At some point between the 7th and 4th millennia BC in the Caucasus region (spanning modern day Iran, Turkey and Georgia), our ancestors unknowingly began the process of grapevine selection that would lead to the eventual domestication of this crop species (Terral et al., 2010). During the domestication process; selection was based on observable phenotypes within the naturally occurring (“wild”) populations, and potentially included: size/yield, survival/resistance to stresses (biotic and/or abiotic), flavour/aroma (taste), colour, and any combination of a number of quality-associated attributes. The >6 000 years of selection have culminated in the diversity of germplasm we currently have for grapevines, estimated at between 5 000 and 8 000 accessions (Moreno-Sanz et al., 2008). If only grape berry colour is considered as a trait; the degree of diversity present within cultivated grapevines is visually evident with a spectrum of shades ranging from white and greys, through pinks and reds to black. In the current genomic era, these germplasm collections, and specifically the genetic basis (mutations) of these varietal differences, provides valuable tools for plant breeders to improve grapevines for a variety of prospective targets.

Terpenes are the collective term for a large group of chemical compounds that all share a common C5-precursor, isopentenyl diphosphate, yet perform diverse biological functions that range from light-harvesting for photosynthesis to herbivory defence. Some terpenes are essential for plants (e.g. the carotenoids in light-harvesting and photoprotection, and the phytohormones in growth and development); whereas others are referred to as secondary metabolites and are involved in “specialised metabolism” and are not essential for the plant, but typically provide some or other survival and/or fitness benefit.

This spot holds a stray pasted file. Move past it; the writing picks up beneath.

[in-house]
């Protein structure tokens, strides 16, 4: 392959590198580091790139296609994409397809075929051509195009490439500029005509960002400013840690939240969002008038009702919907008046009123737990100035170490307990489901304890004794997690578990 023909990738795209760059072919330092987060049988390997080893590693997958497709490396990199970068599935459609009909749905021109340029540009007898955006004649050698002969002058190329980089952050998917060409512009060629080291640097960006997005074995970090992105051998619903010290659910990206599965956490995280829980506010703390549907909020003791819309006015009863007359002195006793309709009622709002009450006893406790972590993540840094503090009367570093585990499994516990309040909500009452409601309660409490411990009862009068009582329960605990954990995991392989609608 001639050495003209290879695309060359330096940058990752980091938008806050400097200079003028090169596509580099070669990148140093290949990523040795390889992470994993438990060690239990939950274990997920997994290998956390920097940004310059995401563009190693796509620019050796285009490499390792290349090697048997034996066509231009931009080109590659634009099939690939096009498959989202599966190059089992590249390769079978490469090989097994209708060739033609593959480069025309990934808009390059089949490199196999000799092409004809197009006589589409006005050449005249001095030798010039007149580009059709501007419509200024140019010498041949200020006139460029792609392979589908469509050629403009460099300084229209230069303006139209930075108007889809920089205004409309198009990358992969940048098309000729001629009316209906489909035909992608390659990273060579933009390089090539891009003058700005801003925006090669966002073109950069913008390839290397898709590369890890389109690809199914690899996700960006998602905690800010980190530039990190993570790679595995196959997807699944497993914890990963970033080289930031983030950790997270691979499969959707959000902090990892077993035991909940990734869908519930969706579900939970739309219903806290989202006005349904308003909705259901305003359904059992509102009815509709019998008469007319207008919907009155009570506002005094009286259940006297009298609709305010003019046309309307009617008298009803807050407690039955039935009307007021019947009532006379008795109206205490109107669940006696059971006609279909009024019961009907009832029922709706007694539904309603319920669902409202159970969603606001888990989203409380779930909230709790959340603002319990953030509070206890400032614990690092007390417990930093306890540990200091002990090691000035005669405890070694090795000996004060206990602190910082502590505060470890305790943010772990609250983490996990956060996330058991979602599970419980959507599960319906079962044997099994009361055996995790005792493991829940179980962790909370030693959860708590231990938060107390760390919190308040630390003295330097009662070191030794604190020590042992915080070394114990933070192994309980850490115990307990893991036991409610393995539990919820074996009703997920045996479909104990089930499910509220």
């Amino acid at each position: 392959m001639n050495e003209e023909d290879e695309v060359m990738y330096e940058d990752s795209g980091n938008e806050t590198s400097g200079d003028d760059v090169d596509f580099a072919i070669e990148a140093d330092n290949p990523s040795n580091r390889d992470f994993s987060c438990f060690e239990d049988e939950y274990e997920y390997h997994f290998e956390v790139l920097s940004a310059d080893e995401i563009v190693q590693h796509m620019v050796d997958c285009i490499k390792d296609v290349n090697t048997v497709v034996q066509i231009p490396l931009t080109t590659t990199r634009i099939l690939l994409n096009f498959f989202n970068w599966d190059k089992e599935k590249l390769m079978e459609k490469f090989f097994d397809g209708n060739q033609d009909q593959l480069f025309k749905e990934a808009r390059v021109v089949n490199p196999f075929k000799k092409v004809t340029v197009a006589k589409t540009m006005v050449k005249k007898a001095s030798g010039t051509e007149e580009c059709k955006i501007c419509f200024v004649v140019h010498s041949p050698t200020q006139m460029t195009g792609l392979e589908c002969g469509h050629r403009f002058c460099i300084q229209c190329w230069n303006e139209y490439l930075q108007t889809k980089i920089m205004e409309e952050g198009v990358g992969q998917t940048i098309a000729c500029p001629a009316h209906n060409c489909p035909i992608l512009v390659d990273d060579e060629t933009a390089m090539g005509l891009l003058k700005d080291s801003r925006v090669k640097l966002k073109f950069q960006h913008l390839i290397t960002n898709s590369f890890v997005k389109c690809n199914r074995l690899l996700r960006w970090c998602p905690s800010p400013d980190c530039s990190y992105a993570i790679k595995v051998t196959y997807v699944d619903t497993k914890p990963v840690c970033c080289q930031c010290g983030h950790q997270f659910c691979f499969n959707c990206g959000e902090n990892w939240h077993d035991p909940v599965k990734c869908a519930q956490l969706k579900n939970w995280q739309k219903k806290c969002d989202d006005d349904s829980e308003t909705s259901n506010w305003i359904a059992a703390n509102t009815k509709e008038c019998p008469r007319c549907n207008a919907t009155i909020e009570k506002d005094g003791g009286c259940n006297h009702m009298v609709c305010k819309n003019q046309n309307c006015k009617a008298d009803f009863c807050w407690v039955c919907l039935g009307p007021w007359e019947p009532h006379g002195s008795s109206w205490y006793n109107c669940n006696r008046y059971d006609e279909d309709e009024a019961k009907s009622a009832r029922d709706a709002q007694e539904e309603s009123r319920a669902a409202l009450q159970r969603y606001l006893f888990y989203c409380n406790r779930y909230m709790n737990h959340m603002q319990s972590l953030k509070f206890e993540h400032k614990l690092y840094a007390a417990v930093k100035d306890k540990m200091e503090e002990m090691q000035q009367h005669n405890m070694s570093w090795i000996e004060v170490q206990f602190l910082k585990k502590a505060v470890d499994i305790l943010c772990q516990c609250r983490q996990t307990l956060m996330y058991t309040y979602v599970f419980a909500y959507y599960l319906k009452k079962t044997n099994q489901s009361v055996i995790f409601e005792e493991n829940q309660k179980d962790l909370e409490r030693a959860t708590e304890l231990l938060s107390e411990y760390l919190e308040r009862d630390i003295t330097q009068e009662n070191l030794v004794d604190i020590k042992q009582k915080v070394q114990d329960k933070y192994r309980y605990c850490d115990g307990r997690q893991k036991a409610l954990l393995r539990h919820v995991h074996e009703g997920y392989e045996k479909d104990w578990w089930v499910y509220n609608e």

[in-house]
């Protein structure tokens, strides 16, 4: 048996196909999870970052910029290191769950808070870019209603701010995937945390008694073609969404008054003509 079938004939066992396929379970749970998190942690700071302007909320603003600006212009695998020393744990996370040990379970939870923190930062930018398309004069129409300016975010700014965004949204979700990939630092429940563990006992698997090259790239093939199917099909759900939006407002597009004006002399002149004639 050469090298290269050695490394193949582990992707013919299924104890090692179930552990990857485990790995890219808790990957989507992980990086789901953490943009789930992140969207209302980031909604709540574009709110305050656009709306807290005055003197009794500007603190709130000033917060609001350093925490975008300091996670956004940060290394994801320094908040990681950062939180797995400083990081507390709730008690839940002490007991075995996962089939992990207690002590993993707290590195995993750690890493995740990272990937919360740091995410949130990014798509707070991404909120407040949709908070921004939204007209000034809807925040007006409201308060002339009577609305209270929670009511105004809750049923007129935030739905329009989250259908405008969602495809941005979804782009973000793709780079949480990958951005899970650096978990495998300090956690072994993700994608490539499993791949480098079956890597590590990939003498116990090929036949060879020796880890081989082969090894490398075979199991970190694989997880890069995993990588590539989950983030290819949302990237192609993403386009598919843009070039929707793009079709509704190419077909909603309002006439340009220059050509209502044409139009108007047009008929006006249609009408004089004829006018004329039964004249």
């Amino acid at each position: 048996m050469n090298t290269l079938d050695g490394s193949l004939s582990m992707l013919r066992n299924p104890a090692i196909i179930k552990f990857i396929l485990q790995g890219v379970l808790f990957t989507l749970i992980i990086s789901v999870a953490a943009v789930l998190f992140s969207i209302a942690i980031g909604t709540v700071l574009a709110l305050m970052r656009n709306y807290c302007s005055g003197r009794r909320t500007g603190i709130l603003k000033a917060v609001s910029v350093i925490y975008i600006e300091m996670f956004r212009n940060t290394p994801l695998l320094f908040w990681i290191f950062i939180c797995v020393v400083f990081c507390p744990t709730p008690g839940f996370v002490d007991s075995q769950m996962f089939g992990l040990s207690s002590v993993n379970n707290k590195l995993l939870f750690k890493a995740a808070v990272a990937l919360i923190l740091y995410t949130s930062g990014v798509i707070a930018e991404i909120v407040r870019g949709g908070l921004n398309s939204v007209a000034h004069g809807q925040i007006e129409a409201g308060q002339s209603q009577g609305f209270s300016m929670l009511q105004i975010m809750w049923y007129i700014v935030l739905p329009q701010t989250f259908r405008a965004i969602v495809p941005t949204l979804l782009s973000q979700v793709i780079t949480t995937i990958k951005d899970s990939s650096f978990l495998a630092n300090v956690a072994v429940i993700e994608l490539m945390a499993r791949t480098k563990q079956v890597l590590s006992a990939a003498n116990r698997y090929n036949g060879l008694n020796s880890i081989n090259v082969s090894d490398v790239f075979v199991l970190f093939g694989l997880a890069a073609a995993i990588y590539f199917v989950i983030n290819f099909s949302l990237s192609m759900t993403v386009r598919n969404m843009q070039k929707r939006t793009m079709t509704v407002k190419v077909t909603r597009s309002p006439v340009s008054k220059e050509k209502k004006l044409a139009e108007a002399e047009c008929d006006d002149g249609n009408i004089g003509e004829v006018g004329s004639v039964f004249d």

Due to their characteristic properties, volatile terpenes have a long association with humans as flavours, fragrances, dyes, cosmetics, insecticides and numerous therapeutic applications. The presence of volatile C10-monoterpenes, C13-norisoprenoids and C15-sesquiterpenes are responsible for the characteristic flavours, aromas and scents associated with a number of plant species. These compounds are dominant in many plants, e.g. lemons (limonene), eucalyptus (eucalyptol), pine (pinene), mint (menthol), geranium (geraniol) or roses (ß-damascenone). Specifically in grapes and wine, these volatile monoterpenes contribute predominantly to the floral aromas (e.g. geranium, rose, lily, lavender and citrus blossom). Terpenes can be present in the free (volatile) form or stored as non-volatile, water-soluble glycosidically (sugar) bound conjugates. Monoterpenes are prevalent in the varietal character of the Muscats (e.g. Muscat d’Alexandrie and Morio Muscat), but can also contribute to that of Weisser Riesling, Bukettraube and Gewürztraminer. Sesquiterpenes are less common with rotundone being a well-known example with a very low odour threshold (16 ng/ℓ in wine), and is responsible for the peppery aroma found in, e.g. Shiraz grapes and wine (and pepper). Wine is, however, a complex blend of thousands of metabolites that can originate from the grape (e.g. sugars, organic acids and phenols) or as products of the winemaking process (via the fermentation and/or bioconversions during fermentation and/or ageing). The ultimate wine flavour and aroma are therefore determined by the complex assortment of literally hundreds of metabolites with both the absolute concentration and/or ratios of specific metabolites playing a role in the ultimate perceived flavour and aroma.

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FIGURE 1. Discovery and analytical pipeline for the study of terpene synthases and the volatile terpenes in grapevine. FIGURE 2. Presence and potential biological activity of terpenes from grape flowers. (A) Vanillin-stained terpenes in grapevine flowers (stained coloured bands indicative of terpenic compounds); (B) DPPH assay for antioxidant activity (pale yellow zones indicative of anti-oxidant activity). (1) Authentic standard of the sesquiterpenoid valencene; (2) Terpene extracts from Shiraz; and (3) Sauvignon Blanc flowers.